Jul 29th, 4:30 PM - 5:30 PM


Differences in Work and Family Stress Experienced by Managers and Hourly Employees in the Hotel Industry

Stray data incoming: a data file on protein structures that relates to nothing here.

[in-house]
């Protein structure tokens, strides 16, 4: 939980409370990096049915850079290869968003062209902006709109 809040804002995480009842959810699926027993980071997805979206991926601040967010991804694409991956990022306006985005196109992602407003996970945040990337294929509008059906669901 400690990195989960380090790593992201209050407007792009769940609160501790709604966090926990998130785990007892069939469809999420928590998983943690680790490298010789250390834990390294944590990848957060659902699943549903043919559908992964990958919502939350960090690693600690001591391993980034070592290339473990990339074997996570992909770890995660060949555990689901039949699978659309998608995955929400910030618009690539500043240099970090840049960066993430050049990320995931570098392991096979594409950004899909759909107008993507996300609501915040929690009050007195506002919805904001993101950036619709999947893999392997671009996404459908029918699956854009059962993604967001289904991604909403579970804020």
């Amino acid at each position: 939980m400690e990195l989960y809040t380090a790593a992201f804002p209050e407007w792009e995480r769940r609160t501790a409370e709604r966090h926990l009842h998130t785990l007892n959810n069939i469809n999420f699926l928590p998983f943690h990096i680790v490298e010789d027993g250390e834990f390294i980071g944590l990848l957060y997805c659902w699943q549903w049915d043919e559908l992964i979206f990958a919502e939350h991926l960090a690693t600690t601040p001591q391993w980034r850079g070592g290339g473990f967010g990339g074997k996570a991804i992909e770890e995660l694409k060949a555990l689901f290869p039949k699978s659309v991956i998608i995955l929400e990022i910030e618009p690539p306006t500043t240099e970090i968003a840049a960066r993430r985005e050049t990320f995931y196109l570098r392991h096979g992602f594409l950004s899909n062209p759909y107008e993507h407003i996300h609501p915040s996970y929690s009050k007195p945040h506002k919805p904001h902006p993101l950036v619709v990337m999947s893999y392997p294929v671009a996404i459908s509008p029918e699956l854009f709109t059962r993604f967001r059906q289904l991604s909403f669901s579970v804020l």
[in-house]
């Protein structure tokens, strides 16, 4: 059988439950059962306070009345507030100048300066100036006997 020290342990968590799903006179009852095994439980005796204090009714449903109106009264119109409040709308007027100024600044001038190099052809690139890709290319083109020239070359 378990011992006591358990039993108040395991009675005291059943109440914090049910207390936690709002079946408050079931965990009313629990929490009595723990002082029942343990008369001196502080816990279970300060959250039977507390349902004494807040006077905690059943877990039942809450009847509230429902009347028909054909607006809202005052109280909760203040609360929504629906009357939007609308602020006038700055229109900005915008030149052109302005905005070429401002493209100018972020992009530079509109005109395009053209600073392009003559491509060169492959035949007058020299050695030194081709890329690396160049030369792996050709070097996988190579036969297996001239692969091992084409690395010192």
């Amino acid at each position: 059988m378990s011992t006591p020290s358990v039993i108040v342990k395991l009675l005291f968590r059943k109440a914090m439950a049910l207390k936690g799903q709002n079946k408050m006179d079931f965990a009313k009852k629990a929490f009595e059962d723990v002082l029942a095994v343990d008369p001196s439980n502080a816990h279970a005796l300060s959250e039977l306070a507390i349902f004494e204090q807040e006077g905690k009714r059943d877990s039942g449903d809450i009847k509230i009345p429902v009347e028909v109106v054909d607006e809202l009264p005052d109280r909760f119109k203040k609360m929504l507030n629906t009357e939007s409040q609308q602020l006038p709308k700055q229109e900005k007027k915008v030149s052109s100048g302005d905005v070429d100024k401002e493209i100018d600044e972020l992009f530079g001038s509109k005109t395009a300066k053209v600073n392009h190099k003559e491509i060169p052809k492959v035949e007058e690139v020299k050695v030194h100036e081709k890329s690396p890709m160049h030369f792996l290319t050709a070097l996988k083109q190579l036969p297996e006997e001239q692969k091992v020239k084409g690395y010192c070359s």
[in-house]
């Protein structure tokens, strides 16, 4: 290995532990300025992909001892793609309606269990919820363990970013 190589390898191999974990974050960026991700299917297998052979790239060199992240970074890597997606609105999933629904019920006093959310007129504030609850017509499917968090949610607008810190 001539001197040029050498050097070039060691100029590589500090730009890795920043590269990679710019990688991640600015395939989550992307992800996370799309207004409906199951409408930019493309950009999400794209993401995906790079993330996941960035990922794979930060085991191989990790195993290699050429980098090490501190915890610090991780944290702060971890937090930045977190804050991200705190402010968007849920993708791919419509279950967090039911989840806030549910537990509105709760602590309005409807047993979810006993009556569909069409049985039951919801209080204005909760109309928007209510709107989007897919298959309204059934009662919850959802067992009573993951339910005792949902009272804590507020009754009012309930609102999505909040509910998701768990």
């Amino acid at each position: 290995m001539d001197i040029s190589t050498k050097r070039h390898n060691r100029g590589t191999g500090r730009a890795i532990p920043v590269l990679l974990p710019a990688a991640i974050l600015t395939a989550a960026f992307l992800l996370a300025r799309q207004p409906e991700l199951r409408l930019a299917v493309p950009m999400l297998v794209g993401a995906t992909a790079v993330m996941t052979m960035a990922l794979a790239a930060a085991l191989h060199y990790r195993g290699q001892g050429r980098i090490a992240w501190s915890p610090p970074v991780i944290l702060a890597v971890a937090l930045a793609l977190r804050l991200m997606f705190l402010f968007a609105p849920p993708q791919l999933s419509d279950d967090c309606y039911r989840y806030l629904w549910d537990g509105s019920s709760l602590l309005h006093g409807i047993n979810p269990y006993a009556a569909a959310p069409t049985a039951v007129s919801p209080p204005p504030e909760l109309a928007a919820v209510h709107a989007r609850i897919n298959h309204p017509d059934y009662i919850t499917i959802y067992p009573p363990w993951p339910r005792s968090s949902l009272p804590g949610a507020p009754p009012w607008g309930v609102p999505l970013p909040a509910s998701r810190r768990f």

During economic downturns like the present one, hospitality industry employees are often asked to do more with less, and this situation creates stress among employees. Employee stress is becoming a significant issue in the hospitality industry, and it is costly for employers and employees alike. Stress results in overall declines in employee productivity, job performance, and customer service, and also results in increases in hostility, withdrawal, and costly turnover and health care costs. While there is agreement that addressing and reducing stress in the hospitality industry is both a noble goal and is capable of resulting in expense reductions for employers, the nature and quantity of hospitality employee stress is not fully understood. Research regarding stress in the hospitality industry is an understudied topic. This study aims to identify the most common work stressors of a sample of 164 managerial and hourly workers who were each interviewed for eight consecutive days, and were employed at 36 different hotels across the United States. Further, this study examines whether there are differences in the types and frequency of work and family stressors between managers and non-managers, and also for men/women and parents/non-parents.